Guest Post by Ronald Kral, MBA, CPA, CMA
Managing Partner of Candela Solutions LLC
Sound data, information and intelligence are clearly critical business success factors; however, is it getting to the right people? Too often we think of C-level decision makers as the ultimate end-user. Yes, they are collectively the company’s brain-trust and are directly responsible for executing strategy, but whom should be monitoring and why? The answer is the board of directors, who serves to protect and represent the interests of shareholders. The active engagement of directors needs to be the lynchpin of important corporate deliberation, which hinges on information. Now that we have the “who” and “why” identified, let discuss “how.”
First let’s be very clear on what “risk intelligence” entails. There are both macro and micro elements to this definition as used in this article. From a macro standpoint it involves the governance structure, and relating policies and procedures, to help ensure that decision making is undertaken in the best interest of shareholders. From a micro standpoint, the decision making process hinges on the timeliness, accuracy and comprehensiveness of information. This includes the supporting data elements and assumptions. Data transparency (i.e., knowing the origin and history of information, assumptions, ownership, biases and accuracy) is essential in making sound decisions. Finally, while “risk” is the possibility of an adverse event, “opportunity” is the possibility of a favorable event. These two potential outcomes are inseparable as every decision to create or protect shareholder value (i.e., opportunities) involves risk.
Trust & Transparency between Management and Directors is Essential
Corporate governance is about accountability to shareholders through elected directors, as well as accountability over executive managers whom directors select and monitor. Accountability hinges on transparency of information and relating actions to respond to internal and external developments. A sound governance structure ensures that a proper amount of information is harvested and acted upon by management under the watchful eye of the board. This is essential for fostering opportunities and managing risks through a timely risk identification process. While all of this is common sense and nothing new, we are entering an era of increased investor expectations of the board taking a more robust role with risk. This goes well beyond traditional fraud prevention, cash flow management, asset protection, regulatory disclosure, etc. While these topics will always remain important, this article gets to the very core of a company’s pulse; that is the risk to long-term strategies in the face of known and unknown external market and internal forces. This type of risk is often referred to as the risk of value destruction or equity loss.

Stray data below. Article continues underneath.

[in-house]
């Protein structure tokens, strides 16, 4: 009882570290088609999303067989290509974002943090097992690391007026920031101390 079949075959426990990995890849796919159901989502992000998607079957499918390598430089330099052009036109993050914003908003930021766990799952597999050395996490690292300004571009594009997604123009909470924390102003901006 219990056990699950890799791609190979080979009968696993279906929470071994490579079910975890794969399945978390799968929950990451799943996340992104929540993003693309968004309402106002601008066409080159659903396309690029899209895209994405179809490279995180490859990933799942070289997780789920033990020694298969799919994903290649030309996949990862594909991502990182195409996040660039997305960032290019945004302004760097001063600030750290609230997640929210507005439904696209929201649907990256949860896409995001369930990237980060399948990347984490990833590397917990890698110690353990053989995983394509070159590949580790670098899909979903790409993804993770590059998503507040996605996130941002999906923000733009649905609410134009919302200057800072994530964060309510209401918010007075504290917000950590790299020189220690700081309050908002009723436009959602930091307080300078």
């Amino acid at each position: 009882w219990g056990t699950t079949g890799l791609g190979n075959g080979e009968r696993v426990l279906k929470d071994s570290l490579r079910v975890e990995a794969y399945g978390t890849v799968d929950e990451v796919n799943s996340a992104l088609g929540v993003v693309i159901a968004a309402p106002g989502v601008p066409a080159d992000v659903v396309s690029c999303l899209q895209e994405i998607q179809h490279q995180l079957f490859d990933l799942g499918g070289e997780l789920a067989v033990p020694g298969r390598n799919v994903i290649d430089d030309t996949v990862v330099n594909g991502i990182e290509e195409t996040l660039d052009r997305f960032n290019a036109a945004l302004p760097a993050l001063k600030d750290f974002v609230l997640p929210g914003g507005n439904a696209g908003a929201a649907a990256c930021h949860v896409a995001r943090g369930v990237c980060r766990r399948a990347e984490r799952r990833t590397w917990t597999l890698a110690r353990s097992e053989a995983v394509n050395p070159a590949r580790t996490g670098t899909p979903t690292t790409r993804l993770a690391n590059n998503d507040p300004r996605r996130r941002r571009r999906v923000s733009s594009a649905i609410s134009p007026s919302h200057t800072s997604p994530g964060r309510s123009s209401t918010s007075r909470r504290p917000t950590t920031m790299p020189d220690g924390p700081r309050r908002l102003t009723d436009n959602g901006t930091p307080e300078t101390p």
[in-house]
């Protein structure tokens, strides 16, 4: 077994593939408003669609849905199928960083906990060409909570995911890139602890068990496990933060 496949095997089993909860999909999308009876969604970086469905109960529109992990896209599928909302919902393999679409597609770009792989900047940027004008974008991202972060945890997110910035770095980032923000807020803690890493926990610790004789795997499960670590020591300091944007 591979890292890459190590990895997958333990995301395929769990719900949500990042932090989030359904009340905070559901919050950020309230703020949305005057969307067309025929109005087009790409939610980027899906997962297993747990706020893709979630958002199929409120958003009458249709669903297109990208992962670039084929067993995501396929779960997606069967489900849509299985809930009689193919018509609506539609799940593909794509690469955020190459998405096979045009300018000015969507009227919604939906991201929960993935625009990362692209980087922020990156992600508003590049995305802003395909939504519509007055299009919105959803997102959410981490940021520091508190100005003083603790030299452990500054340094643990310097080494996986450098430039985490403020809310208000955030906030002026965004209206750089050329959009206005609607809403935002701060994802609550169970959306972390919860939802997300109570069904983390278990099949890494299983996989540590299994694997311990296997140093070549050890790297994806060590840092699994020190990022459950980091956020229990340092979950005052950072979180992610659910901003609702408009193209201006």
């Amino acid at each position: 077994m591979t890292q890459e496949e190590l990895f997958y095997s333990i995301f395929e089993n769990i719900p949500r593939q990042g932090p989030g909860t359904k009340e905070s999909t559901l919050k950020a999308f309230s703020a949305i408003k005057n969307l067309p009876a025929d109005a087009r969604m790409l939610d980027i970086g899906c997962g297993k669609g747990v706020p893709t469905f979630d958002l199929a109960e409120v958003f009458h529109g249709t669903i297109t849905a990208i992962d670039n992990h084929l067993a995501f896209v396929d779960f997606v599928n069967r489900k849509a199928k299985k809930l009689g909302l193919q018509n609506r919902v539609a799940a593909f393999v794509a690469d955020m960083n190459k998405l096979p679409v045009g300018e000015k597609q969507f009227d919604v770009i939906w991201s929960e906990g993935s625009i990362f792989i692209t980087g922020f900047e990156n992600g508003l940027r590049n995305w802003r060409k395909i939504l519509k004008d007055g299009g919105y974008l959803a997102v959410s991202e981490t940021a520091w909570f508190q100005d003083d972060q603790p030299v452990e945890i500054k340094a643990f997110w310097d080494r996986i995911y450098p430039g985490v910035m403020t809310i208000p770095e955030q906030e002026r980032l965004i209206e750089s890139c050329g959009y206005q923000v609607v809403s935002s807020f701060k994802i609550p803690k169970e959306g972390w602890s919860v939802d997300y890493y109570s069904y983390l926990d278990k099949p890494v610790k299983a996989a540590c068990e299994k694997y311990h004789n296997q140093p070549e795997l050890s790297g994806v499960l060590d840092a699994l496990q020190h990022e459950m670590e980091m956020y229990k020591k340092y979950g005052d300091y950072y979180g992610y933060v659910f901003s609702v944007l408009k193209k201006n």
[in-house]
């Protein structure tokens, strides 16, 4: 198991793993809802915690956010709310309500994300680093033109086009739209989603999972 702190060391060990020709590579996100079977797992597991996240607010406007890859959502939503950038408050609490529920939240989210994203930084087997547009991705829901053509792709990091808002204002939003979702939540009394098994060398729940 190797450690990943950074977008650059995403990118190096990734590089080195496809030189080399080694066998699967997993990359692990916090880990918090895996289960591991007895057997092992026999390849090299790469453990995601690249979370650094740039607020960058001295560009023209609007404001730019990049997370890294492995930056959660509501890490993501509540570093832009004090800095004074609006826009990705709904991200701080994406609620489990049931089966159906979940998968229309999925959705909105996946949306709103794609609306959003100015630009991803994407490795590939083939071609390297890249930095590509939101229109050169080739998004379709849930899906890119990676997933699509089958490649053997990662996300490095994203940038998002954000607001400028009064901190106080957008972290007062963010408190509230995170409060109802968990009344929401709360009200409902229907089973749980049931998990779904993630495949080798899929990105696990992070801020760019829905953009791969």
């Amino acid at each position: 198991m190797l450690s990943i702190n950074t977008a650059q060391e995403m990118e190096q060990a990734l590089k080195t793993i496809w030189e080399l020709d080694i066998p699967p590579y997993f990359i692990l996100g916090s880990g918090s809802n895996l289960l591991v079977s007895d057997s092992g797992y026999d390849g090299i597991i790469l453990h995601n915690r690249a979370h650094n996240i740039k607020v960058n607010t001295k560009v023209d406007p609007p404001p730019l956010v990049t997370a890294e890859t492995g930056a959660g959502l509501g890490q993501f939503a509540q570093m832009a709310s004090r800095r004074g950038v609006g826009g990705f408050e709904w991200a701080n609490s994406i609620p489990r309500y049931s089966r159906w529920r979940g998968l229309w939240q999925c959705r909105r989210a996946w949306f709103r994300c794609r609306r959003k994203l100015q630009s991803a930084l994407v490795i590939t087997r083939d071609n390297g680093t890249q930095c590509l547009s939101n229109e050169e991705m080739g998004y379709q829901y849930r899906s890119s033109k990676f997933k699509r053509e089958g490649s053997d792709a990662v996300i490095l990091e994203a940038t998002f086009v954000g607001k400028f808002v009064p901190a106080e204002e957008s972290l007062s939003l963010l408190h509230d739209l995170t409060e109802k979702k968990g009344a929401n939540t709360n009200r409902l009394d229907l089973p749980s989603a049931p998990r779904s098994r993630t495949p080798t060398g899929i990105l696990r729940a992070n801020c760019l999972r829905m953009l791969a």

We only need to look back a year or two to find dozens of high-profile companies that have been battered, or even worse – gone bankrupt, due to management decisions to take on too much risk, or even fraudulent endeavors with no one to challenge them. Sometimes, it is the fault of management deliberately hiding important information from the board, in which case this is fraudulent behavior since there is intent to deceive. If there are deceptive forces at play between management and the board of directors, it is incumbent upon the board to take immediate action, up to and including removal of those committing fraud. However, in most cases it is not overt deception at play but rather a lack of information, erroneous information, or simply a board that does not ask the right questions or process information appropriately.
Open and Frank Discussions
Decision making improves when directors engage in open and frank discussions with management on presented information, and even more important – information that is not presented, especially regarding risks. While open and frank dialogue between management and its board are often lauded as part of a company’s culture, implementation shortcomings often are a reality. Here are some suggestions to counter shortcomings from a boardroom perspective:
1. Ensure that both the management team and the board are aware of their risk identification and management roles. These should be formally defined in charters, policies and procedures. Keep in mind that while it is typically management’s role to manage risk, it is the board’s role to understand risk and agree to a risk appetite.